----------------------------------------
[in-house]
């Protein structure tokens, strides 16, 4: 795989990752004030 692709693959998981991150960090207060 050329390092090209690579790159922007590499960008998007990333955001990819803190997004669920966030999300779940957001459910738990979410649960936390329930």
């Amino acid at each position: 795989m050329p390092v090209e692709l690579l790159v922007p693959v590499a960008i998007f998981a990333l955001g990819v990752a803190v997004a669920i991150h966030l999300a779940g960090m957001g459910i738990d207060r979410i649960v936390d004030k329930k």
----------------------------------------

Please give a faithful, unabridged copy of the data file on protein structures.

[in-house]
């Protein structure tokens, strides 16, 4: 795989990752004030 692709693959998981991150960090207060 050329390092090209690579790159922007590499960008998007990333955001990819803190997004669920966030999300779940957001459910738990979410649960936390329930």
């Amino acid at each position: 795989m050329p390092v090209e692709l690579l790159v922007p693959v590499a960008i998007f998981a990333l955001g990819v990752a803190v997004a669920i991150h966030l999300a779940g960090m957001g459910i738990d207060r979410i649960v936390d004030k329930k």